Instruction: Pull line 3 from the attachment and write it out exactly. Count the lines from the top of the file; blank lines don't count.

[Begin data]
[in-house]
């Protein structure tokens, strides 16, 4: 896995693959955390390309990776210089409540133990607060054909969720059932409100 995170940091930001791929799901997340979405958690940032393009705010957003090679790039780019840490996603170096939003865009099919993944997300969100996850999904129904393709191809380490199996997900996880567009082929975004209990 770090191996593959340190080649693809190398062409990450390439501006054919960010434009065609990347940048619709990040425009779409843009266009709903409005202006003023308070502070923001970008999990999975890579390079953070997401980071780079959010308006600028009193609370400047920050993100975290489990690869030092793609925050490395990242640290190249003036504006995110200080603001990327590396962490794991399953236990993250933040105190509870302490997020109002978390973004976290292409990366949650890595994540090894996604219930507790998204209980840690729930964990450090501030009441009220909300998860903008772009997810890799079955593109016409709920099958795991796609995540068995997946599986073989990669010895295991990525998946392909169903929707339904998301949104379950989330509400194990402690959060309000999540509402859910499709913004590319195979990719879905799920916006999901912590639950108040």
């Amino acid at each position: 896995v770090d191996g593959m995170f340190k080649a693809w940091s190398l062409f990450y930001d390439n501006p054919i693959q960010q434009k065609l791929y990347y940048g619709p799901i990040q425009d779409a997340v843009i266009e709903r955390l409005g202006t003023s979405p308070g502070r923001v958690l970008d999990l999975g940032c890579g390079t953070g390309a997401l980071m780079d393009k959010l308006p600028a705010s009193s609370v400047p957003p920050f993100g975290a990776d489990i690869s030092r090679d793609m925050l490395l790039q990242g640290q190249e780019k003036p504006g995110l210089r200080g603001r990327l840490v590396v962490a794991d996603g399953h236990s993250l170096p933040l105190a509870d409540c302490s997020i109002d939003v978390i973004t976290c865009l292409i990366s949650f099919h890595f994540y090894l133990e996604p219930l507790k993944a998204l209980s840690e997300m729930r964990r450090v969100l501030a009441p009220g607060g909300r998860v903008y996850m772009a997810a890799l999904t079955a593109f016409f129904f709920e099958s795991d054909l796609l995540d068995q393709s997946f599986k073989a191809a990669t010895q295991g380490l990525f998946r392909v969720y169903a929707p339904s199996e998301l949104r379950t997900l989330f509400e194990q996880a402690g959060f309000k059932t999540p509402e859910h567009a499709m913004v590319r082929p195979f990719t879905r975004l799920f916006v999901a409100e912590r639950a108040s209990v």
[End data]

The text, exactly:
């Amino acid at each position: 896995v770090d191996g593959m995170f340190k080649a693809w940091s190398l062409f990450y930001d390439n501006p054919i693959q960010q434009k065609l791929y990347y940048g619709p799901i990040q425009d779409a997340v843009i266009e709903r955390l409005g202006t003023s979405p308070g502070r923001v958690l970008d999990l999975g940032c890579g390079t953070g390309a997401l980071m780079d393009k959010l308006p600028a705010s009193s609370v400047p957003p920050f993100g975290a990776d489990i690869s030092r090679d793609m925050l490395l790039q990242g640290q190249e780019k003036p504006g995110l210089r200080g603001r990327l840490v590396v962490a794991d996603g399953h236990s993250l170096p933040l105190a509870d409540c302490s997020i109002d939003v978390i973004t976290c865009l292409i990366s949650f099919h890595f994540y090894l133990e996604p219930l507790k993944a998204l209980s840690e997300m729930r964990r450090v969100l501030a009441p009220g607060g909300r998860v903008y996850m772009a997810a890799l999904t079955a593109f016409f129904f709920e099958s795991d054909l796609l995540d068995q393709s997946f599986k073989a191809a990669t010895q295991g380490l990525f998946r392909v969720y169903a929707p339904s199996e998301l949104r379950t997900l989330f509400e194990q996880a402690g959060f309000k059932t999540p509402e859910h567009a499709m913004v590319r082929p195979f990719t879905r975004l799920f916006v999901a409100e912590r639950a108040s209990v």